Then, someone cautiously speaks up, offering a suggestion. It’s not a bad idea, but it’s certainly not particularly creative or original. 

A few more team members chime in, providing slight variations on the first person’s ideas. But the ideas are hardly flowing freely. And they’re staring at the table, out the window or up where the wall meets the ceiling—anywhere but at you. 

You’re left wondering,

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Think You’re Fair? Your Employees Don’t Care

Think You’re Fair? Your Employees Don’t Care

Imagine the following scenario: You and your executive team work hard to craft a bonus plan for your employees. You truly want them to share in the rewards of the organization when you’ve had a good year. The bonus plan you roll out to employees involves a formula that you’re convinced fairly distributes bonuses to everyone. 

Immediately, the plan hits a wall of confusion and cries of unfairness from many of your employees. 

What happened? 

Here’s another scenario: After careful deliberation, you decide that your performance appraisal system needs to be revamped. You recraft the dimensions against which managers assess their people, and you create a new form to document these reviews on an annual basis. Naturally, you’re excited about how this will help clarify performance expectations and promote accountability. 

This plan also receives immediate resistance. People just aren’t buying into the whole idea of the program. 

Again, what happened? 

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Two Ways HR Can Rise Up

Two Ways HR Can Rise Up

I spend a fair amount of time around the human resources (HR) profession. Sometimes, that’s in the form of consulting and problem-solving alongside HR leaders; other times it’s through research or teaching graduate students. I’m also an HR officer in the U.S. Navy Reserve, and I maintain my HR certifications like thousands of other HR people. 

But I’m often critical of HR. That’s not at all because I think HR people aren’t doing good work; rather, I think every profession should be critical of itself in an attempt to improve continually and stay relevant. We should all be on the lookout for how we can get better at what we do and how we do it. 

In particular for HR, I see two areas in which HR could improve substantially.

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The Three Olympics That Matter

The Three Olympics That Matter

“What’s your favorite day of the week? Your favorite season of the year? Buffett—Jimmy or Warren?”

It was sometime in 2001, and I was cornered. 

In between each question, he smiled and listened attentively, with a twinkle of curiosity and amusement in his blue eyes. He was clearly enjoying himself.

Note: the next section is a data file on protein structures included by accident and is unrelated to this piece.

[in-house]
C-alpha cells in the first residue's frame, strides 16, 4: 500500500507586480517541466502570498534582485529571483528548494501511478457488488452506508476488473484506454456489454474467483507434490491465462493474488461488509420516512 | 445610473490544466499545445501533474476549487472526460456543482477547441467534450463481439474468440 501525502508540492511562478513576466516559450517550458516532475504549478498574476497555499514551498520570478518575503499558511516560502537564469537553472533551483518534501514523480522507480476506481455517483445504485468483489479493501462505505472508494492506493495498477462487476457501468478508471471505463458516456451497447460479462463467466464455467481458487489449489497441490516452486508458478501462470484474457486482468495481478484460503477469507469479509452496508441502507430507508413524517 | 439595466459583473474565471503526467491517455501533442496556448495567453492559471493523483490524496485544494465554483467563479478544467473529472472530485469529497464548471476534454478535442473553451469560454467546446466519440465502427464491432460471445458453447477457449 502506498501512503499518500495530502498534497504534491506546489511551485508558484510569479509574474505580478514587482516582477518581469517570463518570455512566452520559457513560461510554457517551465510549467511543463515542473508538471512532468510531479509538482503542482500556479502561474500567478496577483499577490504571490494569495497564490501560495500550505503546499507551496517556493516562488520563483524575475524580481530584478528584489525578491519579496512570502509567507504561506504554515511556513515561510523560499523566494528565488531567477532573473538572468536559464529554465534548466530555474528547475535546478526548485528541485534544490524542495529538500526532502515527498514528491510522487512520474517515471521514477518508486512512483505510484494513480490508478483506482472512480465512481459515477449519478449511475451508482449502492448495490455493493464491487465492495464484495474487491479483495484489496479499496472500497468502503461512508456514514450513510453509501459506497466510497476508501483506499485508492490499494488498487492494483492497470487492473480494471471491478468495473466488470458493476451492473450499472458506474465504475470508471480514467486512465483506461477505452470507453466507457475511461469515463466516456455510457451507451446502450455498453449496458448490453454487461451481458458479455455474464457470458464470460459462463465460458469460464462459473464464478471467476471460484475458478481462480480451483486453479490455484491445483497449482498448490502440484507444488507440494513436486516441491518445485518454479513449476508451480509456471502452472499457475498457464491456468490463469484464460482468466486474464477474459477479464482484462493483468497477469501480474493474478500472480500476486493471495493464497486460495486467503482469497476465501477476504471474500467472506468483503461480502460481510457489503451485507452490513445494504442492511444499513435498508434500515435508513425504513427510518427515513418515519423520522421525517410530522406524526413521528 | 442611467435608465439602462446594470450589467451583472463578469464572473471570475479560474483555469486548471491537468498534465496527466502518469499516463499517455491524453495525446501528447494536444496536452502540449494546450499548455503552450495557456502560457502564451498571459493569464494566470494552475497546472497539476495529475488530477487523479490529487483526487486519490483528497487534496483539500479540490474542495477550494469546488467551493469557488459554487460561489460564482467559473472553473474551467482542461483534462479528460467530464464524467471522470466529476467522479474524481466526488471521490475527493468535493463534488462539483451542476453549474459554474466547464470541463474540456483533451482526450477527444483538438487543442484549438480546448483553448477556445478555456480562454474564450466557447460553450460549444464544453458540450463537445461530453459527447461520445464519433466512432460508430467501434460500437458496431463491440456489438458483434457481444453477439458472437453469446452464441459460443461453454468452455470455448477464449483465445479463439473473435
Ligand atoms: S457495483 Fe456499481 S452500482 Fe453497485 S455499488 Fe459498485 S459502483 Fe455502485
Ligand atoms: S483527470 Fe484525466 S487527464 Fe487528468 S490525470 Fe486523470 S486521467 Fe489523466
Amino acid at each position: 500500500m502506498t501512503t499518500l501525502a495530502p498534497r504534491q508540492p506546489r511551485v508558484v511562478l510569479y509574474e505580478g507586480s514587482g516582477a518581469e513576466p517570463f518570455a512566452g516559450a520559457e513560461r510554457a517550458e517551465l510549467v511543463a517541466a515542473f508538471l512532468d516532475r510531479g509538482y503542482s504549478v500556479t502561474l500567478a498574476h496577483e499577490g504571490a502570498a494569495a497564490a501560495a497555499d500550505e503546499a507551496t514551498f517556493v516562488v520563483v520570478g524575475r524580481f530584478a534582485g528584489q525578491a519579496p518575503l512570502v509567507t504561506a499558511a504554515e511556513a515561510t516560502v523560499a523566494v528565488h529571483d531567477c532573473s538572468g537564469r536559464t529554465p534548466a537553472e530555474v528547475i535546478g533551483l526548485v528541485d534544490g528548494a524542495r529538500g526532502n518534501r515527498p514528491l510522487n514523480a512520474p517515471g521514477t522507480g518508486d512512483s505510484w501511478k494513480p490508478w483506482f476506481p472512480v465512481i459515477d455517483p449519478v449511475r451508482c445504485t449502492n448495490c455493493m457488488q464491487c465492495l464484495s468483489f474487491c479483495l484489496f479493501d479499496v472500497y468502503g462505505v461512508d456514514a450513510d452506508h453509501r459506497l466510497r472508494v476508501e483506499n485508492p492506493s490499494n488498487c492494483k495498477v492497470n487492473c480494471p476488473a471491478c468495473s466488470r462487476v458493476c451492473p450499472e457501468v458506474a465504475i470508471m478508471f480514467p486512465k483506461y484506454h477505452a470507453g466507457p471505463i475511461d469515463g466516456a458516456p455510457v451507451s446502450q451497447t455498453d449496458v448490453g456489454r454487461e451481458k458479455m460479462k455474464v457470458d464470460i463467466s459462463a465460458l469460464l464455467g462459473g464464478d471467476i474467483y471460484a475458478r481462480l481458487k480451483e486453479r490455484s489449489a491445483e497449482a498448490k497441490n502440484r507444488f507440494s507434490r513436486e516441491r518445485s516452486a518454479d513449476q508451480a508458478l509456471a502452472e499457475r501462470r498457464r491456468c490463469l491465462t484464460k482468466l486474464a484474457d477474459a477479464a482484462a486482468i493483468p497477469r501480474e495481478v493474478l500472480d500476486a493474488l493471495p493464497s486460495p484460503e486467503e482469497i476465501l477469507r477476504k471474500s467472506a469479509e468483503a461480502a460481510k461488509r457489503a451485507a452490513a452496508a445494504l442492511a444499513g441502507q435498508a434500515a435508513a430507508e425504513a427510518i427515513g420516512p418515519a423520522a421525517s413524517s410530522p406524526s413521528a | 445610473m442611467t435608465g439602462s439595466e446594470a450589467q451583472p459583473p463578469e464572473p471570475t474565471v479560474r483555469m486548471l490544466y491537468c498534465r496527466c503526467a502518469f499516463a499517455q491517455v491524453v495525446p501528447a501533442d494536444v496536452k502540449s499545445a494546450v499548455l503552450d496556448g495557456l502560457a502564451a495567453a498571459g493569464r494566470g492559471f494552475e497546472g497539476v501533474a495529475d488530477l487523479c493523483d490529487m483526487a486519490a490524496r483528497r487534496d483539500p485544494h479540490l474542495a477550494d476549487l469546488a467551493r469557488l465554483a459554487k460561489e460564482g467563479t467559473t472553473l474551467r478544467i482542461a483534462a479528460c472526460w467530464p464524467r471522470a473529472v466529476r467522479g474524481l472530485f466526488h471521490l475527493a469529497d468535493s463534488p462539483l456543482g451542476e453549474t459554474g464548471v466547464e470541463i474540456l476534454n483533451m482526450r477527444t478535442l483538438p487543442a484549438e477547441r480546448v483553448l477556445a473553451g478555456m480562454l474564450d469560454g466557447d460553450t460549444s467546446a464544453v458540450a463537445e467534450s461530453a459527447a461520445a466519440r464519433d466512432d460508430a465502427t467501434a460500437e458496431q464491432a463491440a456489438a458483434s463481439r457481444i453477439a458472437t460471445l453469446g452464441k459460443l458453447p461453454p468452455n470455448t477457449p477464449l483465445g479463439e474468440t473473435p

His energy and wit far exceeded that of most 83-year-olds. And, as one someone dating one of his granddaughters, I was fresh meat. 

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The Agile Crimson Tide

The Agile Crimson Tide

The Alabama Crimson Tide lost on Monday evening, giving the Clemson Tigers their first national college football championship in 35 years.

But within the world of American college football, it’s undeniable that the University of Alabama’s football program—under head coach Nick Saban—is a powerhouse.

So despite the fact that Crimson Tide fans everywhere are in a state of mourning this week, there’s an interesting lesson to be learned from how Alabama has adapted its approach to the game of football during the past five years. It’s a lesson in

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Are You Liked, Respected or Really Useful?

Are You Liked, Respected or Really Useful?

There’s a conversation that typically happens at some point in leadership training for military officers about whether it’s better to be liked or respected as a leader. That is, do you want your people to enjoy your presence and to feel some sort of emotional attachment to you? Or do you want them to hold you in high regard for your abilities and behavior? 

It’s a good conversation because it highlights a natural tension that exists when you’re in charge of people. On one hand, being liked is a source of power in and of itself. People don’t like working for jerks. On the other hand, being in a supervisory position often requires one to make hard decisions that may not sit well with some people, and if your goal is to make your people like you, it could affect your judgment and behavior negatively. 

There’s no right answer, although sometimes I’ve noticed (at least in my own life in how I understood things and acted as a young leader) that in the military the “liked” versus “respected” distinction is treated too frequently as a strict dichotomy. It’s either one or the other. 

In reality, though, I see this as an “and” proposition. It’s possible—even, dare I say, ideal—to be both. 

But the bigger problem is

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One Resolution to Rule Them All

One Resolution to Rule Them All

Change is hard. And even though you’re the one person over whose behavior you theoretically should have the most control, changing yourself is often exceedingly difficult.